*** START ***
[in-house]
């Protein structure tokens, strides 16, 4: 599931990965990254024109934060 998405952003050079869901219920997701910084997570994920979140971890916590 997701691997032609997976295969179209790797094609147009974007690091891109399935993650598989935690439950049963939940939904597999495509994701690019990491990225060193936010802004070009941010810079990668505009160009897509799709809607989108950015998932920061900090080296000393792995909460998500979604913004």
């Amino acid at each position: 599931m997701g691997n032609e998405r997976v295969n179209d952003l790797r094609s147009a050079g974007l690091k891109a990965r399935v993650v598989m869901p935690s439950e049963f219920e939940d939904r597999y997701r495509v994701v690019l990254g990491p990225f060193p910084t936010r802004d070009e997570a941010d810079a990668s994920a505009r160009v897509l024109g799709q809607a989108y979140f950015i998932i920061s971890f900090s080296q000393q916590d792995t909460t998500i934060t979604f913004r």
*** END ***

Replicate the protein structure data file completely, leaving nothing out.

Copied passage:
[in-house]
């Protein structure tokens, strides 16, 4: 599931990965990254024109934060 998405952003050079869901219920997701910084997570994920979140971890916590 997701691997032609997976295969179209790797094609147009974007690091891109399935993650598989935690439950049963939940939904597999495509994701690019990491990225060193936010802004070009941010810079990668505009160009897509799709809607989108950015998932920061900090080296000393792995909460998500979604913004």
């Amino acid at each position: 599931m997701g691997n032609e998405r997976v295969n179209d952003l790797r094609s147009a050079g974007l690091k891109a990965r399935v993650v598989m869901p935690s439950e049963f219920e939940d939904r597999y997701r495509v994701v690019l990254g990491p990225f060193p910084t936010r802004d070009e997570a941010d810079a990668s994920a505009r160009v897509l024109g799709q809607a989108y979140f950015i998932i920061s971890f900090s080296q000393q916590d792995t909460t998500i934060t979604f913004r």